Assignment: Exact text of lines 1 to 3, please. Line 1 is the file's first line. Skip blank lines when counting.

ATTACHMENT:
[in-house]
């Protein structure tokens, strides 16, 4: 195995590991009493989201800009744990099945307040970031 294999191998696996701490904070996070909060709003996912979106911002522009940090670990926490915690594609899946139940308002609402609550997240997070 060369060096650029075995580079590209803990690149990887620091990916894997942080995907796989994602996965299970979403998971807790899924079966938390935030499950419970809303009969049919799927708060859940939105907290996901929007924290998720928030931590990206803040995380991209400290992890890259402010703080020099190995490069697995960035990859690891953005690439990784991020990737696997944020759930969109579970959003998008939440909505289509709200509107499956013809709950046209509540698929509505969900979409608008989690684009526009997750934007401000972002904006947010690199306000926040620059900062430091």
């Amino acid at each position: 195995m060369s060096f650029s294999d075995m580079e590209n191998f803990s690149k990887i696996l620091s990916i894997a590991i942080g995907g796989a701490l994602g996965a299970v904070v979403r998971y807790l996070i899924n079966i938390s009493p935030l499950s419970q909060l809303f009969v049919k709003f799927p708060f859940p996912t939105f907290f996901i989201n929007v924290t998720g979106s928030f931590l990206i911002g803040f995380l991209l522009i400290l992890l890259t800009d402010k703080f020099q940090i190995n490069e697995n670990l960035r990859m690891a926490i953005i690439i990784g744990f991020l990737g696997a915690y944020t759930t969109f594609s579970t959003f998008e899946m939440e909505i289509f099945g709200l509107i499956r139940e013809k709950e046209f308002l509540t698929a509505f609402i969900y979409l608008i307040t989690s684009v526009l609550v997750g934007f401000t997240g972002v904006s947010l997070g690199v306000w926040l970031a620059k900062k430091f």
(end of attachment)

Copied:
[in-house]
């Protein structure tokens, strides 16, 4: 195995590991009493989201800009744990099945307040970031 294999191998696996701490904070996070909060709003996912979106911002522009940090670990926490915690594609899946139940308002609402609550997240997070 060369060096650029075995580079590209803990690149990887620091990916894997942080995907796989994602996965299970979403998971807790899924079966938390935030499950419970809303009969049919799927708060859940939105907290996901929007924290998720928030931590990206803040995380991209400290992890890259402010703080020099190995490069697995960035990859690891953005690439990784991020990737696997944020759930969109579970959003998008939440909505289509709200509107499956013809709950046209509540698929509505969900979409608008989690684009526009997750934007401000972002904006947010690199306000926040620059900062430091």
């Amino acid at each position: 195995m060369s060096f650029s294999d075995m580079e590209n191998f803990s690149k990887i696996l620091s990916i894997a590991i942080g995907g796989a701490l994602g996965a299970v904070v979403r998971y807790l996070i899924n079966i938390s009493p935030l499950s419970q909060l809303f009969v049919k709003f799927p708060f859940p996912t939105f907290f996901i989201n929007v924290t998720g979106s928030f931590l990206i911002g803040f995380l991209l522009i400290l992890l890259t800009d402010k703080f020099q940090i190995n490069e697995n670990l960035r990859m690891a926490i953005i690439i990784g744990f991020l990737g696997a915690y944020t759930t969109f594609s579970t959003f998008e899946m939440e909505i289509f099945g709200l509107i499956r139940e013809k709950e046209f308002l509540t698929a509505f609402i969900y979409l608008i307040t989690s684009v526009l609550v997750g934007f401000t997240g972002v904006s947010l997070g690199v306000w926040l970031a620059k900062k430091f």